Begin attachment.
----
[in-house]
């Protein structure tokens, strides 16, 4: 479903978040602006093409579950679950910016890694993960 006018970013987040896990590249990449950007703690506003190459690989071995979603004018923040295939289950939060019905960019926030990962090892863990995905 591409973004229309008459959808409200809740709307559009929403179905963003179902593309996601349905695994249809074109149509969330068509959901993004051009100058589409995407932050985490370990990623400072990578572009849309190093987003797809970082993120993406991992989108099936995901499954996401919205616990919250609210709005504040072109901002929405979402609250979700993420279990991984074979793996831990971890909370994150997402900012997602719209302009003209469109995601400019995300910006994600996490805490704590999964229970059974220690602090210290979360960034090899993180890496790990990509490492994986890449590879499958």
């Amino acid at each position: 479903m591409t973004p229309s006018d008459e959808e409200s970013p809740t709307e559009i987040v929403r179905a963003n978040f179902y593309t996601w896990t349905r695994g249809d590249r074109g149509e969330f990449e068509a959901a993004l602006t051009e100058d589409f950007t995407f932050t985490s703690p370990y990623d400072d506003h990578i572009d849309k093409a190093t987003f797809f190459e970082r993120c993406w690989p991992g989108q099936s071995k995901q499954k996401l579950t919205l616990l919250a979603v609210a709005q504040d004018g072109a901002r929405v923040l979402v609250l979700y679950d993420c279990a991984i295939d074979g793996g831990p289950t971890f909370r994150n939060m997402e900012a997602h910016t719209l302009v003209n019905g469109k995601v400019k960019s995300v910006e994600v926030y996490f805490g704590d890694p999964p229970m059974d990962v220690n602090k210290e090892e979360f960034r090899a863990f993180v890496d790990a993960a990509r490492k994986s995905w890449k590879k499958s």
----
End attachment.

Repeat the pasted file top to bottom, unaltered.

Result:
[in-house]
């Protein structure tokens, strides 16, 4: 479903978040602006093409579950679950910016890694993960 006018970013987040896990590249990449950007703690506003190459690989071995979603004018923040295939289950939060019905960019926030990962090892863990995905 591409973004229309008459959808409200809740709307559009929403179905963003179902593309996601349905695994249809074109149509969330068509959901993004051009100058589409995407932050985490370990990623400072990578572009849309190093987003797809970082993120993406991992989108099936995901499954996401919205616990919250609210709005504040072109901002929405979402609250979700993420279990991984074979793996831990971890909370994150997402900012997602719209302009003209469109995601400019995300910006994600996490805490704590999964229970059974220690602090210290979360960034090899993180890496790990990509490492994986890449590879499958």
């Amino acid at each position: 479903m591409t973004p229309s006018d008459e959808e409200s970013p809740t709307e559009i987040v929403r179905a963003n978040f179902y593309t996601w896990t349905r695994g249809d590249r074109g149509e969330f990449e068509a959901a993004l602006t051009e100058d589409f950007t995407f932050t985490s703690p370990y990623d400072d506003h990578i572009d849309k093409a190093t987003f797809f190459e970082r993120c993406w690989p991992g989108q099936s071995k995901q499954k996401l579950t919205l616990l919250a979603v609210a709005q504040d004018g072109a901002r929405v923040l979402v609250l979700y679950d993420c279990a991984i295939d074979g793996g831990p289950t971890f909370r994150n939060m997402e900012a997602h910016t719209l302009v003209n019905g469109k995601v400019k960019s995300v910006e994600v926030y996490f805490g704590d890694p999964p229970m059974d990962v220690n602090k210290e090892e979360f960034r090899a863990f993180v890496d790990a993960a990509r490492k994986s995905w890449k590879k499958s």